The Oman Airports CEO explores the intersect between human touch and technology to improve airport processes inline with customer expectations. One example given is the way that staff respond to customer feedback touchpoints distributed through the airport. These provide live feedback allowing staff to actively and immediately respond.

Another initiative explored is the “youth board” of gen-Z employees. Sheikh Aimen Al Hosni describes the ways this “youth board” influences the airport through introducing innovative, technology driven ideas. It also ensures the airport actively incorporates the expectations of the largest generation on Earth.

 

 

Hey Airline Exec – Put your bum in my seat!

Hey Airline Exec – Put your bum in my seat!

 Hey Airline Exec – Put your bum in my seat!

 

There is a lot of talk about customer experience, customer centricity, net promotor scores and the like amongst the airlines. Seemingly more now than ever before. But where and when does customer centricity come into play? And more crucially, why is it not working – or at least, not the way the customer feels it should?

 

What is Customer Experience?

To get us all on the same page, we should define what we mean by the term “customer experience”. Basically, we are talking about how an airline engages with customers in any form – through personal contacts at a counter or on board a flight, through digital means such as an airline website or mobile app, through visual means such as airport signage and onboard materials or through communication such as emails, phone calls, chats, and others.

A good customer experience instils trust, is easy and quick, provides clarity, and focuses on the customer’s need and should be (where possible and feasible), in the customer’s interest even if that clashes with the airline’s. Now, that doesn’t mean that a good customer experience results in an airline always giving in, but it does mean the airline finds a solution.

Also, what may be perceived as a great customer experience for me because it is all digital and self-service does not mean it is a good customer experience for my grandmother.

 

The Journey

Let’s start with the customer journey to get a better understanding of where and when the customer experience really comes into play. This is fairly simple: the experience encompasses everything from the first interaction with an airline until well after any trip I take. That was easy, wasn’t it? Well, perhaps we can break it down a bit more to get a little more insight.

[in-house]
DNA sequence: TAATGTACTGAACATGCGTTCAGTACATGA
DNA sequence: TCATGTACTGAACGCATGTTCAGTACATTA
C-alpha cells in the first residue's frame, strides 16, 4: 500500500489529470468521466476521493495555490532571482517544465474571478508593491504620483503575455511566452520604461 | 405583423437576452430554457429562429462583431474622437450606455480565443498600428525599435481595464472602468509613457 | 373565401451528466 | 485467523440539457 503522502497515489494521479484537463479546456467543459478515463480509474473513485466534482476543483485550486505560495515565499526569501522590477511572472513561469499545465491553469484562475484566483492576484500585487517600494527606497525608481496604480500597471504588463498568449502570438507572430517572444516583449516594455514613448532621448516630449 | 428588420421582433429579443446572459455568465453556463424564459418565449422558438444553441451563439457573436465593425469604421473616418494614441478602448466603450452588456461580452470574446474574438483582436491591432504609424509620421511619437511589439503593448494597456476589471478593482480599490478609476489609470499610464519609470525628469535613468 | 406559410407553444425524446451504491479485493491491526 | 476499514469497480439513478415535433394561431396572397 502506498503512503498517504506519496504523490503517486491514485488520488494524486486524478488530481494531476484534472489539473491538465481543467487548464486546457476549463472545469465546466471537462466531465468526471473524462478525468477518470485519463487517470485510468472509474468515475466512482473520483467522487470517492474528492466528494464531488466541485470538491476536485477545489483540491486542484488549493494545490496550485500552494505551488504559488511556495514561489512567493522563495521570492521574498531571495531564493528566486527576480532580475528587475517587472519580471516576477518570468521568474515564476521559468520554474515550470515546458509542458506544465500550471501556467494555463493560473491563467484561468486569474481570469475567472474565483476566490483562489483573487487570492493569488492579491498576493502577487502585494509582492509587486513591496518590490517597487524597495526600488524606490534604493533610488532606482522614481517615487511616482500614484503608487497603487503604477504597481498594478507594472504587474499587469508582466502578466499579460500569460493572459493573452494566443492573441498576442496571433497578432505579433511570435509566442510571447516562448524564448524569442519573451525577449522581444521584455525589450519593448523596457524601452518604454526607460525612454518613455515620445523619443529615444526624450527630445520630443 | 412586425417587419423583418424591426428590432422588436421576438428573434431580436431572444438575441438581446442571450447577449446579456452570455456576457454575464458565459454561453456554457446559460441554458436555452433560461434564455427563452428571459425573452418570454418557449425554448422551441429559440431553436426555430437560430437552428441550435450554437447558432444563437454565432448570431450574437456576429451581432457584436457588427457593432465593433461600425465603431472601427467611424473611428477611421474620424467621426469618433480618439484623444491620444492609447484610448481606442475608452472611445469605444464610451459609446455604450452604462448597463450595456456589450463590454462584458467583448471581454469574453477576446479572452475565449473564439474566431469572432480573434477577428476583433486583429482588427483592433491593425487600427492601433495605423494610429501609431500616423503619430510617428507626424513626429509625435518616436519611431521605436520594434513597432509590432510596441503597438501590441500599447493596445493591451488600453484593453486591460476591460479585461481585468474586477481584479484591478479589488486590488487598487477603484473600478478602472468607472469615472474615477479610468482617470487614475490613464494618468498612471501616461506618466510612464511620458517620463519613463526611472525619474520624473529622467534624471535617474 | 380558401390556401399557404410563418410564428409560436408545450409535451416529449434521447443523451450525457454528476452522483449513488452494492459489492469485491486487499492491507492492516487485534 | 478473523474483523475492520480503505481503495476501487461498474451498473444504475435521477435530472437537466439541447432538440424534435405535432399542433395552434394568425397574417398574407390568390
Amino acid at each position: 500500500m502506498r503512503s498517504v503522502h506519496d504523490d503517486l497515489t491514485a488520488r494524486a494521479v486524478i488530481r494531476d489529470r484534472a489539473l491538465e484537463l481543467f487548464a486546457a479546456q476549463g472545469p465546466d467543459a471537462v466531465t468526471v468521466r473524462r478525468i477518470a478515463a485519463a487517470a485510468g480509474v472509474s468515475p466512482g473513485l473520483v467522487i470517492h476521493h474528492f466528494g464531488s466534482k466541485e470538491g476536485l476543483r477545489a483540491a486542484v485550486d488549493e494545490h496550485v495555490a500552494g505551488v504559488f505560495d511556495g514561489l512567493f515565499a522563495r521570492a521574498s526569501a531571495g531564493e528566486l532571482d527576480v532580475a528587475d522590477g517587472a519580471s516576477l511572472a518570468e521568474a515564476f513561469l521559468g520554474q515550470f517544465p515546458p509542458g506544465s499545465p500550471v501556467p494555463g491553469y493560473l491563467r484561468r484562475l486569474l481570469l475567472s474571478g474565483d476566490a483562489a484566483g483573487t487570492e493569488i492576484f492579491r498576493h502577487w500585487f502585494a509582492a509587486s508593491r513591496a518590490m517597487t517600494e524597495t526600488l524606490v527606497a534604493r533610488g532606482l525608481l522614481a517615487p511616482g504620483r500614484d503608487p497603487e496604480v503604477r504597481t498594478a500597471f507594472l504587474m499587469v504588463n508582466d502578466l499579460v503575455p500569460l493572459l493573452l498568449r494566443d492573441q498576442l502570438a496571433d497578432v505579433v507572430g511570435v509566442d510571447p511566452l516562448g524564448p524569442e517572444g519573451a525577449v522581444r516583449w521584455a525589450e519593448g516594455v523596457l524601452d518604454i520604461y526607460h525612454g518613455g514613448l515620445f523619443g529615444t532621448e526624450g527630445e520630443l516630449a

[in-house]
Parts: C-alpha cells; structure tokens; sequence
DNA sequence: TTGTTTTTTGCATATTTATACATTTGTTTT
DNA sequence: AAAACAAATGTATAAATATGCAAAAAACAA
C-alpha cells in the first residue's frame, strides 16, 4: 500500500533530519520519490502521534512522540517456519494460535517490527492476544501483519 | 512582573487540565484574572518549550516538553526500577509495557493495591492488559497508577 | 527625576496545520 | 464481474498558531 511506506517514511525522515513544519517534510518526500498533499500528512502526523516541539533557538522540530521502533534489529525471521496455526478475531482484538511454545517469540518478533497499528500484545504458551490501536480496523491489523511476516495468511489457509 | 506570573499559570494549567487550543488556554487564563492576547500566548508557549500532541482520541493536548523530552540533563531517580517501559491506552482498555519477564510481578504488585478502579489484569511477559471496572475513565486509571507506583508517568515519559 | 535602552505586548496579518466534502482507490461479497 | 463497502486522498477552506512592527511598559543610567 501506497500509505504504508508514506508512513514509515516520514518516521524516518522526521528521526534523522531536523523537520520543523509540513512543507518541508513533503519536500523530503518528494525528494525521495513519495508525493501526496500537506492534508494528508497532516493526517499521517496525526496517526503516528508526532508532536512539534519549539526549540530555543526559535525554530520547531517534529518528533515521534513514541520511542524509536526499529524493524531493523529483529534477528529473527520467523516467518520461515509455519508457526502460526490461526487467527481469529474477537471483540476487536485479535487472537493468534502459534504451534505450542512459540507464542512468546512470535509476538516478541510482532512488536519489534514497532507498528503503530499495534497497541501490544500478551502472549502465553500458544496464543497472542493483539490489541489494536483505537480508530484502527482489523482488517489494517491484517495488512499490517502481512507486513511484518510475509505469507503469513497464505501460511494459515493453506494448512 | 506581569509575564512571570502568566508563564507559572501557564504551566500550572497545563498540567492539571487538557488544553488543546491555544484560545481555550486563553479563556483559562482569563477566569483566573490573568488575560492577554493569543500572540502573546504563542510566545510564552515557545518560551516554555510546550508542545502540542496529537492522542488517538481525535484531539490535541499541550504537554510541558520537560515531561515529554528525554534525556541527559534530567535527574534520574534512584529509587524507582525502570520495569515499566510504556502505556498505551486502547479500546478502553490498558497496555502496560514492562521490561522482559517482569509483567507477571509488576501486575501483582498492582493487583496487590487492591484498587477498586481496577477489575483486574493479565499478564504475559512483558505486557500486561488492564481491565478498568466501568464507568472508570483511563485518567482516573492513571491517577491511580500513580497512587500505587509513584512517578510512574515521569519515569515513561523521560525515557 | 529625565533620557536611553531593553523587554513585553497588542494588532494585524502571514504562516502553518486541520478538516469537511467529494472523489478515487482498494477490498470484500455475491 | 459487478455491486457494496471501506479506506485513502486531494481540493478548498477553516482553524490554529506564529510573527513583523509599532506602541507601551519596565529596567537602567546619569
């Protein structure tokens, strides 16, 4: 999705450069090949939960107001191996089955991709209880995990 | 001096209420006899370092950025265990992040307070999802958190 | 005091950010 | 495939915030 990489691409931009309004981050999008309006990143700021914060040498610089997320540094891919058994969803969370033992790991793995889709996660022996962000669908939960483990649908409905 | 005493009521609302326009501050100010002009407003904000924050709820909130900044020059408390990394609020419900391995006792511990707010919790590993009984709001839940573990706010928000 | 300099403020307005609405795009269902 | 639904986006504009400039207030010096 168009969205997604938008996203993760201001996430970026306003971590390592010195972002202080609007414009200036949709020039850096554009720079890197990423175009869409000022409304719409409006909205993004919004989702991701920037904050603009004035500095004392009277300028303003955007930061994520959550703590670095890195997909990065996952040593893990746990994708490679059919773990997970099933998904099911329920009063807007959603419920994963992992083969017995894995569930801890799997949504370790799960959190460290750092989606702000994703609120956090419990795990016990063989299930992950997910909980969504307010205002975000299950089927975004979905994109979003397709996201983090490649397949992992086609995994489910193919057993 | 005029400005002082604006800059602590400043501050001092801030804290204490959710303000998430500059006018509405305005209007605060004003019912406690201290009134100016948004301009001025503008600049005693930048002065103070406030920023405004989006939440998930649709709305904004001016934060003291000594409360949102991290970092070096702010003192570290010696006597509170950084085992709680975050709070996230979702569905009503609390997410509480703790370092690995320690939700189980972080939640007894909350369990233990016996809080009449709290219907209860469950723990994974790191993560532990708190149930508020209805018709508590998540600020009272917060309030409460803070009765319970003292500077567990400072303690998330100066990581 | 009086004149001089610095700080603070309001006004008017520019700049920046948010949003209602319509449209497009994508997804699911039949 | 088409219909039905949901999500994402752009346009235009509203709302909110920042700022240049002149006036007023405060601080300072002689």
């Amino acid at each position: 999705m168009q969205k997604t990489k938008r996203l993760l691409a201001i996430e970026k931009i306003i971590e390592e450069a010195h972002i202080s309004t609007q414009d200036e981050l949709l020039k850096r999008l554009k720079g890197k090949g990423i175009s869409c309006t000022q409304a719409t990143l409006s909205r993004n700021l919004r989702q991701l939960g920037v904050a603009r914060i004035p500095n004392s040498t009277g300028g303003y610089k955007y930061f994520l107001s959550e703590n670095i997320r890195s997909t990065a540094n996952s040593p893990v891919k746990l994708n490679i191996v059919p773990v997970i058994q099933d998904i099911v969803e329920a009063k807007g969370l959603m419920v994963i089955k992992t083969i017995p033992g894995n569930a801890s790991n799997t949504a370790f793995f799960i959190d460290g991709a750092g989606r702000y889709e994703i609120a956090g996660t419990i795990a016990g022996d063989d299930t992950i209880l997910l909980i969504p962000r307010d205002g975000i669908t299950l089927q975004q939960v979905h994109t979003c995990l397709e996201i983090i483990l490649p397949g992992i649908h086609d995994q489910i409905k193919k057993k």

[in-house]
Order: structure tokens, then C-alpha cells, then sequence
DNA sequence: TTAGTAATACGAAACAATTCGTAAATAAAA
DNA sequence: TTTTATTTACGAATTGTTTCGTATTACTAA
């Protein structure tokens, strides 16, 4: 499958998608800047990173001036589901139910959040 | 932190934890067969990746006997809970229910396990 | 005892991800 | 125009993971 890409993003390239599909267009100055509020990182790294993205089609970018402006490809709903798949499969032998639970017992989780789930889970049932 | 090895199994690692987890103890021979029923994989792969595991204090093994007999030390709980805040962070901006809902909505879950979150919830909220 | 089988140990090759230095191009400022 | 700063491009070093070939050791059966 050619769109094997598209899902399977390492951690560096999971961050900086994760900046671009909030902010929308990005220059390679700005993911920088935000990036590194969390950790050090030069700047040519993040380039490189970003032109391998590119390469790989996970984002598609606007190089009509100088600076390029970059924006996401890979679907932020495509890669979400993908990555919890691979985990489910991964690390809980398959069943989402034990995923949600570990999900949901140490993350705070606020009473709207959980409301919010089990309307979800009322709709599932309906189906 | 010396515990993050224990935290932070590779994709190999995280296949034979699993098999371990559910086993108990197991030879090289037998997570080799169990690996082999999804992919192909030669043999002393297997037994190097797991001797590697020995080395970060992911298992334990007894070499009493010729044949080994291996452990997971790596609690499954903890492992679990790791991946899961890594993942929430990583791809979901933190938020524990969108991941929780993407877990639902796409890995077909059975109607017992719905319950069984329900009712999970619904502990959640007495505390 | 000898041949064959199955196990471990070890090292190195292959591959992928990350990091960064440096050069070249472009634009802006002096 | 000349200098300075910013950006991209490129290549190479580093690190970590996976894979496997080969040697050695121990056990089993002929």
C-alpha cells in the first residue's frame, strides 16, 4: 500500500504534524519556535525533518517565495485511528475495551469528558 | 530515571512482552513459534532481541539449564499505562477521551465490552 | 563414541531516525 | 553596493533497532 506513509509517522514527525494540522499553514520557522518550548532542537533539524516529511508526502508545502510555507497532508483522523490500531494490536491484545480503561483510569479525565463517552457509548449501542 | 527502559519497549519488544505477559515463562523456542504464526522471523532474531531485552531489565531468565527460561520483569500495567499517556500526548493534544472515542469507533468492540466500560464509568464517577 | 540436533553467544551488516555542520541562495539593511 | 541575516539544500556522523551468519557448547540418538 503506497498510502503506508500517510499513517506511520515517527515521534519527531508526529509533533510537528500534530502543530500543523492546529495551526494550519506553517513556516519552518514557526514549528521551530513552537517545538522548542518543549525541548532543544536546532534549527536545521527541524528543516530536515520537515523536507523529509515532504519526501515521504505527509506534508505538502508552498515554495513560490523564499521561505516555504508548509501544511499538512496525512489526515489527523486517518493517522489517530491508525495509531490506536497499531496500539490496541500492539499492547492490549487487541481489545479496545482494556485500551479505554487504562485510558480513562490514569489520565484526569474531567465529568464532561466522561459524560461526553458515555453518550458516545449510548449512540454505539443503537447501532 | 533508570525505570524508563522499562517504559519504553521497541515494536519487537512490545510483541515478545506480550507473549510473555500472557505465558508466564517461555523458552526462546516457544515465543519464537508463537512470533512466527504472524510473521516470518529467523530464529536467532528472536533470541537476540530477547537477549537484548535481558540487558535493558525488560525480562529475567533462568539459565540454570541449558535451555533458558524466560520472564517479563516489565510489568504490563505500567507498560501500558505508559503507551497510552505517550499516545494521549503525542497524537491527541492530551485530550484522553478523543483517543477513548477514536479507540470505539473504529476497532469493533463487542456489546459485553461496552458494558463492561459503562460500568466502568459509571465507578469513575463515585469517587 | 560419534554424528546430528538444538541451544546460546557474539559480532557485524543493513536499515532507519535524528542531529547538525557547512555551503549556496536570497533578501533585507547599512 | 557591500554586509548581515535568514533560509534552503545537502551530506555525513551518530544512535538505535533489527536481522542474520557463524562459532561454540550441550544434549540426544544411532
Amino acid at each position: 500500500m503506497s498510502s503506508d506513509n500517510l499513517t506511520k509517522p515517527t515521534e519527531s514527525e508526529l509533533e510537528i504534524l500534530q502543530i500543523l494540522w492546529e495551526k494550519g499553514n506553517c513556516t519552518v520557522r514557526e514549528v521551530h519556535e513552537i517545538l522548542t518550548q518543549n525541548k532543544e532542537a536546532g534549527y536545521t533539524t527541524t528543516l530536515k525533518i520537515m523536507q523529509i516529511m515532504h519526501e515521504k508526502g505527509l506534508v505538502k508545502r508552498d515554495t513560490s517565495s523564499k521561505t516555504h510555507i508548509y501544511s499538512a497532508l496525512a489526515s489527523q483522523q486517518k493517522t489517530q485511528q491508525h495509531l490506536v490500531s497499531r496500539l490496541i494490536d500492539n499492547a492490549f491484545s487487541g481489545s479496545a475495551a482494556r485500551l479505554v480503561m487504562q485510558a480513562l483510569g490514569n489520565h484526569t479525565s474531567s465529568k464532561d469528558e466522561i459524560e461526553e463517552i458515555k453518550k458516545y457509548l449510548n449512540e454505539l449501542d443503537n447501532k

First, let’s consider the inspiration phase where the airline is sending promotional mails, or a customer is hunting for prices and destinations on an airline website. In this phase, the airline should focus on an initial understanding of the customer – who is asking, and why? Sometimes the airline will know quite a bit about certain customers, in others they know very little. In such cases, creating a meaningful mail or putting the right products and destinations on the website can be done by applying segmentation and sampling logic.

During the shopping phase, very much like in the inspiration, the airline may or may not know the customer. However, the contents of the shopping request and the meta-information related to the request (e.g., what time and which weekday was it made, which channel etc.) can help in figuring out the intent of the customer and give some context. And in the cases a customer is known, previous behaviour and purchases (or the lack thereof) can help.

In the pre-travel phase, which are the days and hours leading up to the event and can be somewhat emotional, and stressful, for many who do not travel often, some guidance can help. While many airlines send emails, these are seldom helpful or focused on a specific customer or journey. But hey, it really isn’t that hard to get the context and content right. I don’t need the weather for 10 days if my return flight is two days later. Or instead of a generic, text-only email which is nearly two pages long, how about a mail which is simple to understand, focused on my journey and my travel class, and has links if I need to know more? Has anyone ever asked the customers what they want to know?

At the airport, the biggest challenges are often the signage, and the lack of control over many processes such as security and managing crowds. However, where an airline should be able to take influence is in their staff, or the representation through the ground handlers. The often-heard stories of customers who know more about flight delays than staff should be long gone and shows the lack of a communication strategy within the airline. Better pre-flight information via email or the app can help and simplifying the search for relevant information through enhanced chat and FAQs would serve customers well.

Each flight experience and airline is different. In flight, there are of course many aspects of customer experience we could talk about, from levels of service to staff friendliness and onboard facilities, however this would be enough to cover a blog post itself. Most airlines do a really good job and hats off to them.